“I will find Marina! I will live my life! It is not too late…I am not too old!” she thought jubilantly. She was startled into reality by a timid, tentative knock on the front door.

A nun in a white and black habit stood there, an uncertain smile on her lips.

“Yes, Hermana? You come at a most opportune time,” Julia said with a tinge of sadness. “I was about to call the priest for my Tio Manuel has just passed on to the better life…”

The nun looked at her quizzically, then grasped her by the shoulders and looked her in the eye. Julia felt herself encircled in the  arms of the stranger who clung to her like a lost child and after a long, endlessly long moment, whispered softly in her ear.

“Julia, Julia, do you not know me? I have come home…”



*”May you rot in hell!”




























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Marriage and the Sanctimonious Interference of the Catholic Church

Marriage and the Sanctimonious Interference of the Catholic Church

The Church should butt out of people’s freedoms.

The freedom to marry, especially. It is a legal contract and was not always part of the ritual so familiar to the current status quo. Up until the 13th Century, marriages in Europe were not blessed or sanctioned by the Church. This changed over the centuries as the Catholic Church gained power.    

I discovered some very interesting facts about this subject, and it amazed me that it was as recent as the 1500’s that it was still being debated by clergymen:

“During the Reformation, Martin Luther questioned whether the Church should involve itself in the business of celebrating marriage, arguing rather strenuously that marriage was a ‘worldly business [where] we clergy ought not to meddle or direct  things’ .  Luther did agree that the Church should bless those who  married and even presented a basic marriage rite in 1529, but maintained that “the  regulation of marriage was a proper matter for the civil authority rather than the  Church” (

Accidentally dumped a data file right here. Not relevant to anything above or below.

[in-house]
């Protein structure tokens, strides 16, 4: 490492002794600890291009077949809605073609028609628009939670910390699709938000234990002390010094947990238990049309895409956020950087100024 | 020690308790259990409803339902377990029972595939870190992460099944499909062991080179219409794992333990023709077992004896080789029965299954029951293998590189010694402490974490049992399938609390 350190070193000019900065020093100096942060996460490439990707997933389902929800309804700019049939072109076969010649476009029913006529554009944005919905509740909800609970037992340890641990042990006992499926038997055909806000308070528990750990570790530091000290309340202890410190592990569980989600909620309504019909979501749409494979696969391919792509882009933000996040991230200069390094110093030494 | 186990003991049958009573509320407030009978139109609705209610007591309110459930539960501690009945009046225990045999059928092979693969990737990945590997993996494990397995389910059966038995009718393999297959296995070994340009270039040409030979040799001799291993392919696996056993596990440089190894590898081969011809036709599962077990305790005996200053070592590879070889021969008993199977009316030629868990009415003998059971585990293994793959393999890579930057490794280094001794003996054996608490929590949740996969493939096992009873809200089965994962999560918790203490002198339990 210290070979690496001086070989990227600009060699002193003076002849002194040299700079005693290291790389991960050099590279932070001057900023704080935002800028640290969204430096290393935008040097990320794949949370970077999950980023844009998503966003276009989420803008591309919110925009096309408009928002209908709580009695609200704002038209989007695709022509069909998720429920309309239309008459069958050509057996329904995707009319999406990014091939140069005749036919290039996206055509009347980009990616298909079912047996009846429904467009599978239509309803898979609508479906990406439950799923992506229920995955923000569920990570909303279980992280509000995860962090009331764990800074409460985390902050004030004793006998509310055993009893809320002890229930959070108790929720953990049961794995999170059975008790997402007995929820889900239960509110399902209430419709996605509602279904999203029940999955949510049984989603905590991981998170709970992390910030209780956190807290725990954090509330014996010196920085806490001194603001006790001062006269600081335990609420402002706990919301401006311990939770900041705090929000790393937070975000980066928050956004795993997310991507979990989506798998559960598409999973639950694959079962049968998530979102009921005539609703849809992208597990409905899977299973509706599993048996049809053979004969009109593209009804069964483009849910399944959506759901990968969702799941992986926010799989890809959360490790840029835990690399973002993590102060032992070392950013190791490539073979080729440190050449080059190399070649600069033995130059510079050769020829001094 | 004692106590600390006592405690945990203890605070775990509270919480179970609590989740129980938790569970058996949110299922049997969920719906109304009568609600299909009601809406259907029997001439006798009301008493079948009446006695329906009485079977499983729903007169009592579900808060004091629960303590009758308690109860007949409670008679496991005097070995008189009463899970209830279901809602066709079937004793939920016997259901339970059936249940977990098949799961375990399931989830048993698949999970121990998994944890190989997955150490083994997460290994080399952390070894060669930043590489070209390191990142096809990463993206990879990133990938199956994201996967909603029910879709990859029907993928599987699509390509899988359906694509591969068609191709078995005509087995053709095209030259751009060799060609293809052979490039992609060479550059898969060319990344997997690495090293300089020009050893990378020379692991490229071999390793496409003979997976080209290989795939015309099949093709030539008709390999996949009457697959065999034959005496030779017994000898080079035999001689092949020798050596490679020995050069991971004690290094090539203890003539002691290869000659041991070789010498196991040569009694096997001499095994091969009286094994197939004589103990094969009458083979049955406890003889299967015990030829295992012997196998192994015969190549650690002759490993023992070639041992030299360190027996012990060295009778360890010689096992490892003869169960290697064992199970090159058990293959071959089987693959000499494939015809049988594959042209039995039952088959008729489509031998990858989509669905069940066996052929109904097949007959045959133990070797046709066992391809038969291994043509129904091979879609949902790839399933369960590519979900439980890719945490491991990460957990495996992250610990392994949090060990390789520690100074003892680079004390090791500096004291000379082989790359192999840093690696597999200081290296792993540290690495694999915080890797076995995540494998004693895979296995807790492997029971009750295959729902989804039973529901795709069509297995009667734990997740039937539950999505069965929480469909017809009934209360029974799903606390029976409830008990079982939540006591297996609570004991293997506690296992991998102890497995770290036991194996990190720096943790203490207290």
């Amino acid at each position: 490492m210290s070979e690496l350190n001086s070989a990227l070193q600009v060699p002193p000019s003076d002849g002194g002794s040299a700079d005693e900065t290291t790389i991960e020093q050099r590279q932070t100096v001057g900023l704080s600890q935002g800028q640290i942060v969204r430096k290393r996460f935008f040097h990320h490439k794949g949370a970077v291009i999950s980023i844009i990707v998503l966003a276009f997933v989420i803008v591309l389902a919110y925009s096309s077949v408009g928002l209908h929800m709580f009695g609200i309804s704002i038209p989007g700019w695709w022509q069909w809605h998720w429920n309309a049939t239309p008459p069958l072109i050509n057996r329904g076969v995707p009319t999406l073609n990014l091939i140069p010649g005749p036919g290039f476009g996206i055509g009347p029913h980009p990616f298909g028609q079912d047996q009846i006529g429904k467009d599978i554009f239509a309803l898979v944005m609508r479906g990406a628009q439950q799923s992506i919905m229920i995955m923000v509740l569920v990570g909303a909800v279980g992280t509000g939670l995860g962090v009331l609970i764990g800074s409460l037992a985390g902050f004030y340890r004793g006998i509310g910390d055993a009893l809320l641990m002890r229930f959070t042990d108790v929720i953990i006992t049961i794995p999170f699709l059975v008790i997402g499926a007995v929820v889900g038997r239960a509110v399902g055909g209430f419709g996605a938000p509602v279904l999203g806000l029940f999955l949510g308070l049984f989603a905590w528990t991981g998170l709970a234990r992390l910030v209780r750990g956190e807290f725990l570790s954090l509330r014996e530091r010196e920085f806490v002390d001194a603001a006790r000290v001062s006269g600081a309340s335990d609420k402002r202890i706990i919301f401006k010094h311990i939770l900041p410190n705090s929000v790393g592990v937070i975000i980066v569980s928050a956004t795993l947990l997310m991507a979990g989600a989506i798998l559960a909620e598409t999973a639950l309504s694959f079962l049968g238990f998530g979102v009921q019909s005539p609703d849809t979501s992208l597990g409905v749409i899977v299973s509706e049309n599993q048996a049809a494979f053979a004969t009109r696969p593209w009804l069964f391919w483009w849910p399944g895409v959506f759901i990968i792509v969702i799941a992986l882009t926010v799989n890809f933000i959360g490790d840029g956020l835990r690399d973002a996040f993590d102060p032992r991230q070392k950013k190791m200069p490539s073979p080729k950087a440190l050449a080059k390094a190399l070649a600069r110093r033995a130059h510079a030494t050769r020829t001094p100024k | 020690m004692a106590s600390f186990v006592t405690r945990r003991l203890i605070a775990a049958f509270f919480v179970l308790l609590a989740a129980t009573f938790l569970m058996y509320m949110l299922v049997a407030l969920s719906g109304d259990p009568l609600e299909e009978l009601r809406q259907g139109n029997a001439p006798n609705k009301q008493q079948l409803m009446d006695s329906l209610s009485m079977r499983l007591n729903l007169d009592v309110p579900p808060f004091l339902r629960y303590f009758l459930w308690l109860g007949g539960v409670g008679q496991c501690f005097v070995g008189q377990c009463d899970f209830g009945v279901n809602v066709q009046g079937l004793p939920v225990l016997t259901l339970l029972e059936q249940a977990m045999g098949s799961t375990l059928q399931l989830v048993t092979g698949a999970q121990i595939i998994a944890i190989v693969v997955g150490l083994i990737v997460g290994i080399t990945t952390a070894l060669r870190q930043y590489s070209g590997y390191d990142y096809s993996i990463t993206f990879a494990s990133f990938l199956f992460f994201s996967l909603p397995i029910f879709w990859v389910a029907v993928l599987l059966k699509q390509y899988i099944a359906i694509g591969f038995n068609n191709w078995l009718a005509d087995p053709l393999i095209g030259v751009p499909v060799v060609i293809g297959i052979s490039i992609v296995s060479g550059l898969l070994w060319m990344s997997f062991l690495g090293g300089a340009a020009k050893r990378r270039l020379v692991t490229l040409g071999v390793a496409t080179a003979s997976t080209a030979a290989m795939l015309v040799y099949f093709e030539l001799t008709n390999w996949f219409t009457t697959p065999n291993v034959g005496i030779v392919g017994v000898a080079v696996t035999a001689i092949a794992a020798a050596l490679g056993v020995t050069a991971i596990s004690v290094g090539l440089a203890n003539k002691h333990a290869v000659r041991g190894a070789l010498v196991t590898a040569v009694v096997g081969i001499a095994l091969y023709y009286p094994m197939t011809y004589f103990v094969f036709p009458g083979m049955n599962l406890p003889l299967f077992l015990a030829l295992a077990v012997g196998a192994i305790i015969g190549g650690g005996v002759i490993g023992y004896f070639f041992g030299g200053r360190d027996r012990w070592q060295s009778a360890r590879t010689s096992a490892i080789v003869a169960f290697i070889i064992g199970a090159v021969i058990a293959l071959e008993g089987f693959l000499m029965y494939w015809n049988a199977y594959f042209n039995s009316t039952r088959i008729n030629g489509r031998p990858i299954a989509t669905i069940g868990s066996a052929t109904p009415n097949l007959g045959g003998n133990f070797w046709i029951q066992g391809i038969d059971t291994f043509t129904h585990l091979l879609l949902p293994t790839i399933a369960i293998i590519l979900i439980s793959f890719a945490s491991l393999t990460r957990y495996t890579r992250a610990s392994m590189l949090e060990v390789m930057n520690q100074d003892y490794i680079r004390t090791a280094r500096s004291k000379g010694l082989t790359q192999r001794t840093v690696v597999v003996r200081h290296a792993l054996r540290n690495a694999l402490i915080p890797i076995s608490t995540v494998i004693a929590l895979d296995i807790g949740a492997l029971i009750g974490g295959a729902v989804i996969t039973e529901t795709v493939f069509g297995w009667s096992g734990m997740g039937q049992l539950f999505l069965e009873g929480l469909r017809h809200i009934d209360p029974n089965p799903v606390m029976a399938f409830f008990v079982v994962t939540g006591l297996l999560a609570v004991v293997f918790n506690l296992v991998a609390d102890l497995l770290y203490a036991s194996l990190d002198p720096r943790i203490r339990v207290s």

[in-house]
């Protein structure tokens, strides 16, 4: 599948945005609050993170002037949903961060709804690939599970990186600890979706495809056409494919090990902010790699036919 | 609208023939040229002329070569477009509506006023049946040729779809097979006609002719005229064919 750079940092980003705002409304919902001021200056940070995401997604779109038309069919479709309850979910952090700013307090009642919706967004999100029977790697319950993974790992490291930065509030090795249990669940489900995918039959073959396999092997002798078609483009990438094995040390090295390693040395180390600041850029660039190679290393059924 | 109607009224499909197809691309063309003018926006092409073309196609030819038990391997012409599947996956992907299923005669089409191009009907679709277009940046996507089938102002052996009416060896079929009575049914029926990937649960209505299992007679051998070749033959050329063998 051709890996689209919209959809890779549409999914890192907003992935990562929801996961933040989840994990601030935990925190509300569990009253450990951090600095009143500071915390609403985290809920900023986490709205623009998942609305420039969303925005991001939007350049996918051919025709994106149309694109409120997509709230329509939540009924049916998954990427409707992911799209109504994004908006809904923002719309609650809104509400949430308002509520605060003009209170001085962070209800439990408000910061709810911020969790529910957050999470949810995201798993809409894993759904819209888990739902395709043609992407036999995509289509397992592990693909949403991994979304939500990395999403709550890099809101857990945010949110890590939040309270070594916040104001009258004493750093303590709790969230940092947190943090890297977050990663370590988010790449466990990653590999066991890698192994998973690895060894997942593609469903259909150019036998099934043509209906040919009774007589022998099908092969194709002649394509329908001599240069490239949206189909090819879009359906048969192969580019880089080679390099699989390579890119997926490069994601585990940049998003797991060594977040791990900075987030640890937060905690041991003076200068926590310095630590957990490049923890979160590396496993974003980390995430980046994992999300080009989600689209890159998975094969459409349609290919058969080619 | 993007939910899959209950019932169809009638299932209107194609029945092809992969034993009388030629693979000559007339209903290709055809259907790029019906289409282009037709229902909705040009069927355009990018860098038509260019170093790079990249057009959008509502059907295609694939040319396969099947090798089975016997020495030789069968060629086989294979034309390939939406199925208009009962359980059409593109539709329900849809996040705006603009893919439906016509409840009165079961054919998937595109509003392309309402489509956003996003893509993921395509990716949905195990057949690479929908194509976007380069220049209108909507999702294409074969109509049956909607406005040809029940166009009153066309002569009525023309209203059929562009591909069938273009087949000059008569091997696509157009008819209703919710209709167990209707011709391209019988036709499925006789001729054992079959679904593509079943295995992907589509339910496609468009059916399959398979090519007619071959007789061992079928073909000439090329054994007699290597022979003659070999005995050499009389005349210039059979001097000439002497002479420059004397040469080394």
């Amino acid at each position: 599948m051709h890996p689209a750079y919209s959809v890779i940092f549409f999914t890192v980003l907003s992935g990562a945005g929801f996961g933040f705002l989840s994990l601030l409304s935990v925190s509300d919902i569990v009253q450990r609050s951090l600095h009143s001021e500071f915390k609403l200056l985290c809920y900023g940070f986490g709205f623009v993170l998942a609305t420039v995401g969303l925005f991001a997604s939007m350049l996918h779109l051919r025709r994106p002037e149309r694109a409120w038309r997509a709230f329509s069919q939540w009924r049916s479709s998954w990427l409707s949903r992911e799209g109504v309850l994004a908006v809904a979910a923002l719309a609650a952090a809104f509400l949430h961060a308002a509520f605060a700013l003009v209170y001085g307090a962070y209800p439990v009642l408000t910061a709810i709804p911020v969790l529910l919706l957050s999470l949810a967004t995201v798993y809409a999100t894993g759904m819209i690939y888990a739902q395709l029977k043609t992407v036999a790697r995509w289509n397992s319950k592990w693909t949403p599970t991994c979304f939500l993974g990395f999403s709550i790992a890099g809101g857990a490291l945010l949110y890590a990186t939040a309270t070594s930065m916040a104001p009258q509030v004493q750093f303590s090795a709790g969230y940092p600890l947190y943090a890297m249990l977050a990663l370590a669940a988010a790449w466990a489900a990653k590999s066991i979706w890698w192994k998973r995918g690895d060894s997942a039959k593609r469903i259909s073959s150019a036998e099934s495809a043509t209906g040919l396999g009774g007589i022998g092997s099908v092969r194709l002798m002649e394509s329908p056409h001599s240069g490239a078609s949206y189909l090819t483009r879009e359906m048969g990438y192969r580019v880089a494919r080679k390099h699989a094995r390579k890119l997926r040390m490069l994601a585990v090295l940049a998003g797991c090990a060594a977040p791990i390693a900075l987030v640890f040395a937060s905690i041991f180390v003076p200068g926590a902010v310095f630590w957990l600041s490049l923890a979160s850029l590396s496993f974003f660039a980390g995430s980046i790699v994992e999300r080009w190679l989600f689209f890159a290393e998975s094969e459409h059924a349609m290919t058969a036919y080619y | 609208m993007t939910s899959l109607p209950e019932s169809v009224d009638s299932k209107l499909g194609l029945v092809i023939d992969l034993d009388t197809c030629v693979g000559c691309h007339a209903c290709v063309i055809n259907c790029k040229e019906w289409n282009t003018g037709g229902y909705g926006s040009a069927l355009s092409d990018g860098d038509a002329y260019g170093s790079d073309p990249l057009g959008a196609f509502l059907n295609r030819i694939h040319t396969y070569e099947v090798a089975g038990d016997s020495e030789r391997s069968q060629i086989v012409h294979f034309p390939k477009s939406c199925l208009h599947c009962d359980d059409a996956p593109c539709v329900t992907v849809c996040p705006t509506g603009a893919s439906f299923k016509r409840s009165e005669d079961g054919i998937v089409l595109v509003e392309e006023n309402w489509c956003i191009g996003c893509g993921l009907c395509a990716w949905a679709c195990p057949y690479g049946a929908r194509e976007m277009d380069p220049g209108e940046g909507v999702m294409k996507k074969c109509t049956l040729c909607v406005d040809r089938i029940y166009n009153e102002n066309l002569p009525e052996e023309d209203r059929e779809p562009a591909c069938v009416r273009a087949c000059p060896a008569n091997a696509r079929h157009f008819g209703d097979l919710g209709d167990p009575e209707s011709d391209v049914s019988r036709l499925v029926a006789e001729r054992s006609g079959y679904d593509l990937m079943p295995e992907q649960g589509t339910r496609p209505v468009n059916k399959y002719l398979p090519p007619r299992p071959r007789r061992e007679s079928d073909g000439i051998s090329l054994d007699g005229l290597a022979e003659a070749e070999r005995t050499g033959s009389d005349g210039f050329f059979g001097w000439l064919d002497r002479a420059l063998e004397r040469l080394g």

The whole idea of needing approval from God and for a priest to “bless” and “sanctify”  marriage is a lot of crap. It preyed on primitive superstitions and allowed the Catholic  Church to control people. This eventually led to divorce being completely illegal in the eyes  of their disapproving God who wanted people to remain together in misery in perpetuity. In  a male dominated society, what better way to control women than to condemn them to  eternal damnation … or as Bubble would say, “Eternal dalmation”.

The inimitable Bubble from AbFab

Women had far  more rights prior to this change: they could be married in one of two ways according to Frankish law: they could be “given over” to their husbands and their dowries and their personal safety would be the responsibility of the spouse, or they could marry and be kept as a concubine so that the dowry and property would remain in control of the father.

It was all about control. There were some love marriages, especially among the peasants. Pregnancy was very often a reason for this. The idea of remaining an unsullied virgin had to do with the bartering power, again an economic reason.

So to put it bluntly: if your God “forbids” you to marry gay couples, you are sorely mistaken. Your entire idea of what God wants depended on who was ruling the world. It’s time to free your minds and open your hearts to realize it was all about control in the first place.

It is all a crock of crap, dreamed up by men who wanted more control over people’s lives.

So, get over it, just freakin’ get over it.

God is not watching your genitals,

and no one else cares except the media who want to perpetuate dissent and unhappiness.